Real Estate: Why home prices won’t bottom out
By John Wasik
(Reuters) – Watching the U.S. home market struggle to rebound is like listening to children in the back of a car. No, we’re not there yet.
The National Association of Realtors reported that ten real estate markets are “leading the nation toward a general recovery and stability of the housing sector,” but myriad problems are going to weigh down the housing market for months to come.
The lingering malaise in the economy has triggered a new wave of defaults and foreclosures. After five straight quarterly drops, foreclosures nationwide shot up 14 percent from the second to third quarter this year, according to data released by Realtytrac, the foreclosure information service (see link.reuters.com/kaw94s), in October.
While RealtyTrac doesn’t foresee that the latest foreclosure wave will equal the severity of the 2007-2010 pattern — in which three million borrowers lost their homes — it’s going to slam on the brakes where areas are getting hit the hardest.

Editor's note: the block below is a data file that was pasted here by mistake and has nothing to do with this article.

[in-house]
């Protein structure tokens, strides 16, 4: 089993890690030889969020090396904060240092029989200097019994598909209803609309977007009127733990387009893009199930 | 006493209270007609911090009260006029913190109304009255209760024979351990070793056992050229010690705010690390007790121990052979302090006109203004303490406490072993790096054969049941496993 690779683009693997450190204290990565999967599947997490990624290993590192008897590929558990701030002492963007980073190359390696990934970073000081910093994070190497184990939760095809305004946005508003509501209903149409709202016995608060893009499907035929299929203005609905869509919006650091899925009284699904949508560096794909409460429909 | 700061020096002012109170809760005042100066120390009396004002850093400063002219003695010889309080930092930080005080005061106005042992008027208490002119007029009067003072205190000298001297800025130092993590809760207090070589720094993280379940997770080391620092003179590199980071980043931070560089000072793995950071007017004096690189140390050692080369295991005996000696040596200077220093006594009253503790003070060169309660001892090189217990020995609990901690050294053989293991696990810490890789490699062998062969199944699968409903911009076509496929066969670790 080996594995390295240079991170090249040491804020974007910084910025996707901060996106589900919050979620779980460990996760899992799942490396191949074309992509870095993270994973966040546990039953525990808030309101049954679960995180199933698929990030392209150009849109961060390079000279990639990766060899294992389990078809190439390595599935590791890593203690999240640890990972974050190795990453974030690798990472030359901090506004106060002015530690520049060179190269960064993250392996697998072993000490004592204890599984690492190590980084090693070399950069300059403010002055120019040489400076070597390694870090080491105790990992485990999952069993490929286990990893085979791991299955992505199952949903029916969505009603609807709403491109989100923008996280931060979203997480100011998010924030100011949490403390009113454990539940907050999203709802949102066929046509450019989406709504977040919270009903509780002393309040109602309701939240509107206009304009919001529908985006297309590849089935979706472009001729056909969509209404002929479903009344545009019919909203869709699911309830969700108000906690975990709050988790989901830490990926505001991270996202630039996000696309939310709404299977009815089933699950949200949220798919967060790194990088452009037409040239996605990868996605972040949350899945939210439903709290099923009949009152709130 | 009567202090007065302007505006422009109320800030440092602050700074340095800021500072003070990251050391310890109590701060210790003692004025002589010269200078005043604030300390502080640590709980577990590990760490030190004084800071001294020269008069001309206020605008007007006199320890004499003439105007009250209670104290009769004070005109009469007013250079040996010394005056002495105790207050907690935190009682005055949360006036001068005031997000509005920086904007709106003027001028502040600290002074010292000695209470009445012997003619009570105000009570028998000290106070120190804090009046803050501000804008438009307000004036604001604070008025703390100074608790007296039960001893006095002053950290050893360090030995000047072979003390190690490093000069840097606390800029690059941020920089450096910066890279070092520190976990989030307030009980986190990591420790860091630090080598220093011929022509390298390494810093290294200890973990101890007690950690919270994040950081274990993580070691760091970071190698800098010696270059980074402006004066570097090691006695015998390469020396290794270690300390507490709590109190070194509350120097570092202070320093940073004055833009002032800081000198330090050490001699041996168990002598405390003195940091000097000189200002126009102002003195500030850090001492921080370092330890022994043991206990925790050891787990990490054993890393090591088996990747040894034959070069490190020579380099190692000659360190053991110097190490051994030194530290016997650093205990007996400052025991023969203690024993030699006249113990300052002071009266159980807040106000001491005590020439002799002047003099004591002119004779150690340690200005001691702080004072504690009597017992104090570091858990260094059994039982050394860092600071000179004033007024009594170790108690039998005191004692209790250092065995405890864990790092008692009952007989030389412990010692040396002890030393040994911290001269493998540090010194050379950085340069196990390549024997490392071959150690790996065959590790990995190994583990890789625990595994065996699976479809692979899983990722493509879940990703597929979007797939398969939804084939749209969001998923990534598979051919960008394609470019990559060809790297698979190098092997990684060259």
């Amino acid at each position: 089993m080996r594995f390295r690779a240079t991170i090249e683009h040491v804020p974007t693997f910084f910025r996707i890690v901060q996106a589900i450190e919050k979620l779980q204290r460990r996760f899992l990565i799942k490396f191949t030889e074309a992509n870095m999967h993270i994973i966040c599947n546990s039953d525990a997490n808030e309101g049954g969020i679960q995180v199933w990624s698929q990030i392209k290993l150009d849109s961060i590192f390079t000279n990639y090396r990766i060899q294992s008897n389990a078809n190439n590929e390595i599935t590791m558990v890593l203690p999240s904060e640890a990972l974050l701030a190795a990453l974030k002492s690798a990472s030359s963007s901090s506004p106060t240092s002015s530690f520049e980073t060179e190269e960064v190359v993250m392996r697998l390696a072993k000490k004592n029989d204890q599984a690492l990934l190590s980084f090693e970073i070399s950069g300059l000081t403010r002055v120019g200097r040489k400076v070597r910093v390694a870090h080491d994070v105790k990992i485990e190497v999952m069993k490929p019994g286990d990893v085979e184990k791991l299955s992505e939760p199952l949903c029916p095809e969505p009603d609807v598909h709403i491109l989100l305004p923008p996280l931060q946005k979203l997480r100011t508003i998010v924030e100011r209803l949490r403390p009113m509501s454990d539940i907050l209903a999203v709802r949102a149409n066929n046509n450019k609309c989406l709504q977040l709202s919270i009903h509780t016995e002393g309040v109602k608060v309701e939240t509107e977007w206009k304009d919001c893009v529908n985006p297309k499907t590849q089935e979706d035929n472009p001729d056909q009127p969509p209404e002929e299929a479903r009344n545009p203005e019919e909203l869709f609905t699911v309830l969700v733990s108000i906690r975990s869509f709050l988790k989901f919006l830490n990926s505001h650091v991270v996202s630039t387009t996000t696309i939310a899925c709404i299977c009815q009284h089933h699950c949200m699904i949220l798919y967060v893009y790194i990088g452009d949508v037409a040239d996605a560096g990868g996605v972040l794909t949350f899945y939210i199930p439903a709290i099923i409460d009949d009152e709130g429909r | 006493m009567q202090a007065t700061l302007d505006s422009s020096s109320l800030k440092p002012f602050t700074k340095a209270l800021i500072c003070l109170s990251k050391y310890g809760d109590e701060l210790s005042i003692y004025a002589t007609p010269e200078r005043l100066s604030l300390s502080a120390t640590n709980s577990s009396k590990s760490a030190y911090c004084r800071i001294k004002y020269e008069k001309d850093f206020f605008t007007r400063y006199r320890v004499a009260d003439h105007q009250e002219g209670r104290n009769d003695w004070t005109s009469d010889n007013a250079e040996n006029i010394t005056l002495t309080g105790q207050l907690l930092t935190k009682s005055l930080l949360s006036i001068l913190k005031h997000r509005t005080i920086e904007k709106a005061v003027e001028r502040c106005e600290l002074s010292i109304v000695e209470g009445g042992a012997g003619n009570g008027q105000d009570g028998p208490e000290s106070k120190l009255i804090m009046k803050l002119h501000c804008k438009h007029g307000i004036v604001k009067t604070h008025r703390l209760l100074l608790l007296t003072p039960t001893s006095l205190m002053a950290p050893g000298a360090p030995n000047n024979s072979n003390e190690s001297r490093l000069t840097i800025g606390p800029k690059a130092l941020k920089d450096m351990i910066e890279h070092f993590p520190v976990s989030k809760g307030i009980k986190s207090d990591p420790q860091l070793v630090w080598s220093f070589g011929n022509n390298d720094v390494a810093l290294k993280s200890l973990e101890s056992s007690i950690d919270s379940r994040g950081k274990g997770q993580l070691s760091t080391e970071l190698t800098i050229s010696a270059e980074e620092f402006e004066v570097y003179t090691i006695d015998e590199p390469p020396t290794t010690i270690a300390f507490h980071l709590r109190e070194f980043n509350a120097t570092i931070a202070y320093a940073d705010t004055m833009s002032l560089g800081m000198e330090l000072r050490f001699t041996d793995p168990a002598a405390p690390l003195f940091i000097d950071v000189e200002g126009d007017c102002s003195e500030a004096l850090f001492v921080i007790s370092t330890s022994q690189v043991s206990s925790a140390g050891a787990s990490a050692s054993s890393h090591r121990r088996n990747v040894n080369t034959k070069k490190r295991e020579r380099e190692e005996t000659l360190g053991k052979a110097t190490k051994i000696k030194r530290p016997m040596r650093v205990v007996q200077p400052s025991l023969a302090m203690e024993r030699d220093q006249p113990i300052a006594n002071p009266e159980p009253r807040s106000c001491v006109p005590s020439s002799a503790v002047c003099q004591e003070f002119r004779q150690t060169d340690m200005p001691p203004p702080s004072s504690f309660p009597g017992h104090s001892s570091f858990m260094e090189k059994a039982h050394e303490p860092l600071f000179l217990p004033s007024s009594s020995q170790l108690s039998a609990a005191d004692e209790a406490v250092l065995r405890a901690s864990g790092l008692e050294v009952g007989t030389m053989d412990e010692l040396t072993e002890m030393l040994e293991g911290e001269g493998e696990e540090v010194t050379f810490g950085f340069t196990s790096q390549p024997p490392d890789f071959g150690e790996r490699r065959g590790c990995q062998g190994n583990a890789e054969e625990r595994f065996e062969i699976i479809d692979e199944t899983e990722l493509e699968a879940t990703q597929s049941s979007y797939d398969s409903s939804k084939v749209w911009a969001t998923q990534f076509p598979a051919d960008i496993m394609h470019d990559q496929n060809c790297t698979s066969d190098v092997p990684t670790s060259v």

In theory, it should be a good time to buy a home. In the worst-hit areas, properties have lost more than half their value.
Yet as the average 30-year mortgage rate has slipped below 4 percent, the combination of employment insecurity and unusually tight standards for lending are discouraging buyers en masse. Lenders are asking for extensive income verification and tax returns. One lender I contacted for refinancing even wanted me to get an accountant to certify that I wasn’t lying to the IRS.
Here are some of the biggest roadblocks: